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(independent release As broadcast on WVIA-FM 7/20/2011)
In the folk world there have recently been some groups formed by members who have careers as individual artists, and they end up dividing their time between the group and their solo work. Cry, Cry, Cry and more recently Red Horse are some examples.
This week, we have a new recording by one of the members of the group Red Molly, Abbie Gardner, whose CD is called Hope.
New York-based Red Molly was formed in 2004 and have released three CDs showing some bluegrass influence. Abbie Gardner is the Dobro player and one of the voices in Red Molly. She has lengthy background in music. He father, Herb Gardner is a jazz pianist and trombonist, and with music around the house, Ms. Gardner naturally absorbed it. Her bio says that he went to a bluegrass festival at age three.
Growing up, she studied the classical flute, but her interest in folk and bluegrass led her to take up the Dobro, which became her main instrument. On her hew CD, she played several resonator-type guitars or slide-style, from a National Steel to Dobro to a lap steel. But this is mainly a singer-songwriter record, and she does both with lots of class. She creates songs that range from upbeat and celebratory to melancholy to cautionary, with the styles ranging from blues to ballads. There are also a couple of cover songs, a traditional Gospel tune and one from the Big Band days, and there's one rather funky acoustic instrumental. Apart from that instrumental, Ms. Gardner's vocals are first rate, and the CD shows her versatility.
The supporting musicians on the CD include her father Herb Gardner on piano, her sister Sarah Gardner on organ, plus Chris Aiken on acoustic bass throughout, and drummer Ben Wittman, a fairly ubiquitous studio drummer who has also produced a number of albums by contemporary folkies. Fellow Red Molly member Laurie MacAlister does some backing vocals here and there, as does Pat Wictor, another folk-oriented singer-songwriter who's a slide guitarist.
Hope is marked by a nice sense of musical eclecticism, from bluesy to bluegrass-influenced. Ms. Gardner adds a slightly bluesy twist to the cover songs she reinterprets.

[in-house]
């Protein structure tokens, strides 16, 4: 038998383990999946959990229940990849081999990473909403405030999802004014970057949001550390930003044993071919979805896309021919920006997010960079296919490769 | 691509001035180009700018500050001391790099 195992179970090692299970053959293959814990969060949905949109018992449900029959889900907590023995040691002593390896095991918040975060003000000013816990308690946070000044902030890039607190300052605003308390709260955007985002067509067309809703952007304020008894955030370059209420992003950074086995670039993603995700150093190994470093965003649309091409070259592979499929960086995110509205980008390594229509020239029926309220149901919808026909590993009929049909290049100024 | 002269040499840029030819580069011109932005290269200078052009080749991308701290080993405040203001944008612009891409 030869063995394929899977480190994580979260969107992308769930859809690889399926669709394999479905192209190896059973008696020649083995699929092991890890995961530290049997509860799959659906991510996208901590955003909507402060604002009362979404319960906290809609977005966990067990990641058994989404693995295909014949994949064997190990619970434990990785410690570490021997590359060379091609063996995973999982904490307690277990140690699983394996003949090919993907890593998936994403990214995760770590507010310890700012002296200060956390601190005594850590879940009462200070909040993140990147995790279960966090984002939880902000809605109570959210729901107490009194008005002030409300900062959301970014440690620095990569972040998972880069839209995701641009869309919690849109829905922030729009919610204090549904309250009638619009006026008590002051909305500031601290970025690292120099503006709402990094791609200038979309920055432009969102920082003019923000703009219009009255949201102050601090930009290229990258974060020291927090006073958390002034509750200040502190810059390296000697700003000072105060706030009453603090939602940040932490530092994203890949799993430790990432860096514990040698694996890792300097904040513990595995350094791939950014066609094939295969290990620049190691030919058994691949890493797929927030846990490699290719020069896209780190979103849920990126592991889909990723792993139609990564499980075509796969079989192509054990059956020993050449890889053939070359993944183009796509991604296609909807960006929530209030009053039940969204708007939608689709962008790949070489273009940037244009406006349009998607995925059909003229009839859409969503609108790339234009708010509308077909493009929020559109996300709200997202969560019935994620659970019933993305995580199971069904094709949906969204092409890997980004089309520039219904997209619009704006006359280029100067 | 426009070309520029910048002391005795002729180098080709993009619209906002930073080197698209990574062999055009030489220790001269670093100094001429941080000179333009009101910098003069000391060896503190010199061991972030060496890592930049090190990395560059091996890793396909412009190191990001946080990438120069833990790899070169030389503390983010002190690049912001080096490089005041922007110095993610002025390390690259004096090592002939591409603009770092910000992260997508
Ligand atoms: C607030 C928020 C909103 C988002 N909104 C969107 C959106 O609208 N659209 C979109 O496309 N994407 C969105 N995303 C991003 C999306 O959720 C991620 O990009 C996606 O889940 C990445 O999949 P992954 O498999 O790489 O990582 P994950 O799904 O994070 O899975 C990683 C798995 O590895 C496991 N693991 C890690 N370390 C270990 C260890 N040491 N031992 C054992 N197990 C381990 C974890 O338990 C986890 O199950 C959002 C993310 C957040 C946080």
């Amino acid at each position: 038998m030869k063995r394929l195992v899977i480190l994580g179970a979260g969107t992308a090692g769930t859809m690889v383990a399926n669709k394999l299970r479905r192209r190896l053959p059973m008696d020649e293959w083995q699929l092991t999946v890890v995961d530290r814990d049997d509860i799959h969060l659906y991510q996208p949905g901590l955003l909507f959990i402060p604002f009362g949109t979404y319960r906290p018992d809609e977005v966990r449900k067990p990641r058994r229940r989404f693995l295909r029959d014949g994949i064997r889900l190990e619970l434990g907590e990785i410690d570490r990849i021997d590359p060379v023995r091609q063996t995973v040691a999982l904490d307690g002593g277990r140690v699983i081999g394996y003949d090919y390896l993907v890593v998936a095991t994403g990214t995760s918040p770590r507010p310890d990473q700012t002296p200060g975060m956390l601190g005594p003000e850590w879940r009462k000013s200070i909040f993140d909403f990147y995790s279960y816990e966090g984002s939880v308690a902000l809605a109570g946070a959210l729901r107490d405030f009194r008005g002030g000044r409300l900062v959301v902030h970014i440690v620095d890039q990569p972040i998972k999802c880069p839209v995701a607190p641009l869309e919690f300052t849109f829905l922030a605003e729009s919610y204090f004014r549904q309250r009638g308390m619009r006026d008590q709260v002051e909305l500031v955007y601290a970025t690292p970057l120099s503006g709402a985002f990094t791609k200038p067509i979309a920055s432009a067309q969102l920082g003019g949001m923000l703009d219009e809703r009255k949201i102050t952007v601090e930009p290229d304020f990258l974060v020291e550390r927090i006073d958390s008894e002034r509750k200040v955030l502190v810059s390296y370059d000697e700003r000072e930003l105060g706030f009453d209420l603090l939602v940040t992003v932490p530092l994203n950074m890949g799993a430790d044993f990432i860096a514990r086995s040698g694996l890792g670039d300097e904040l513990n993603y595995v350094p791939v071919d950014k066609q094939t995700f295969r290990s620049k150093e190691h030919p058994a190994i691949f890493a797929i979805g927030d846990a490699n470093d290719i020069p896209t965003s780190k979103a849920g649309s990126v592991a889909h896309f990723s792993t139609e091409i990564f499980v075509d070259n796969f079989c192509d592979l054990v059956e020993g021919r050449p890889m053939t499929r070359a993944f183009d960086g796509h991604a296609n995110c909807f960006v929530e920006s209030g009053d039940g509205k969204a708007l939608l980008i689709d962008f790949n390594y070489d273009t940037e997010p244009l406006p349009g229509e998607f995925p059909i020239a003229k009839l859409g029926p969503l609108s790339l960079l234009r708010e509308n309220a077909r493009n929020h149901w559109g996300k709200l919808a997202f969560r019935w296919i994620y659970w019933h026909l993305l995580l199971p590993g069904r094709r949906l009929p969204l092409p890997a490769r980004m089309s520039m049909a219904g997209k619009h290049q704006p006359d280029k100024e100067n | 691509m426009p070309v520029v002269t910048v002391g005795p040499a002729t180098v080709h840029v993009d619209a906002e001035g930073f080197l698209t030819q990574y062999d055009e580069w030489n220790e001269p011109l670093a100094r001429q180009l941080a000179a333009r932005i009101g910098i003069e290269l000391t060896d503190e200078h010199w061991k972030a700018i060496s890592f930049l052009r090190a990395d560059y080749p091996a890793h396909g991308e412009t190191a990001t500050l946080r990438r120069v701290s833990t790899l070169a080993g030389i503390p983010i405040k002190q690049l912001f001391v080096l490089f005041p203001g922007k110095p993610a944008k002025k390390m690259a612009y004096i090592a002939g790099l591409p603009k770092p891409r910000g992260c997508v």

The CD gets under way with Break It Slow, which shows her bluesy side. This original song has lyrics appropriate for the style, about a love affair coming apart. Ms. Gardner plays both resonator guitar and electric lap steel. It's one of the album's stronger tracks. <<>>
A completely different approach to pretty much the same lyrical subject comes on the song Liar, which is a kind of cry-in-your-beer country waltz. Ms. Gardner plays her bluegrassy Dobro, while her father Herb Gardner is featured on piano. <<>>
Another facet of Ms. Gardner's career besides Red Molly and her solo folk-oriented music, is that she often performs old jazz standards with her father. Ms. Gardner said that her father played her Billie Holiday at an early age, and so this CD includes a song from the big-band era Comes Love which was recorded by Ms. Holiday in the 1950s. Ms. Gardner's arrangement with the Dobro gives it a whole other twist, while her vocal is first-rate. <<>>
One of the best pieces of lyric-writing on the CD is the title track Hope. The words turns the idea of hope into a series of characters. <<>>
Many of the lyrics on the CD are bittersweet or downright sad. But there is one unmitigated happy song. It's You bounces along musically while the words celebrate an equally sunny relationship. <<>>
The other cover song is an old Gospel tune. Walking Cane is given a nice fresh-sounding treatment. It also has a few additional original lyrics provided by Ms. Gardner and Pat Wictor. <<>>
Perhaps the most serious lyrics come on the Nellie addressing a victim of abuse. <<>>
The instrumental track is a much a feature for bassist Craig Aiken as it is for Abbie Gardner's Dobro. The tune is called Do It, and it's an interesting mix of acoustic bluegrass sounds with a funk beat. <<>>
Abby Gardner's new CD Hope, her third release on her own, apart from the recordings with Red Molly, is a satisfying, though, at 37 minutes, a somewhat short set of music. Ms. Gardner's use of resonator guitars gives the CD a distinctive sound, allowing her to span bluegrass to blues. She's also a fine vocalist and thoughtful lyricist. The supporting musicians on the CD, including her father and sister, add much to the recording though their tasteful and understated work.
The CD also gets a good grade from me for audio quality. The sound is warm and free from unnecessary studio effects. The dynamic range is also decent by contemporary standards.
Abbie Gardner continues performing and touring with Red Molly, and apparently will also continue to do some performances of jazz standards with her father. This solo album provides a nice spotlight to a further facet of a versatile artist.
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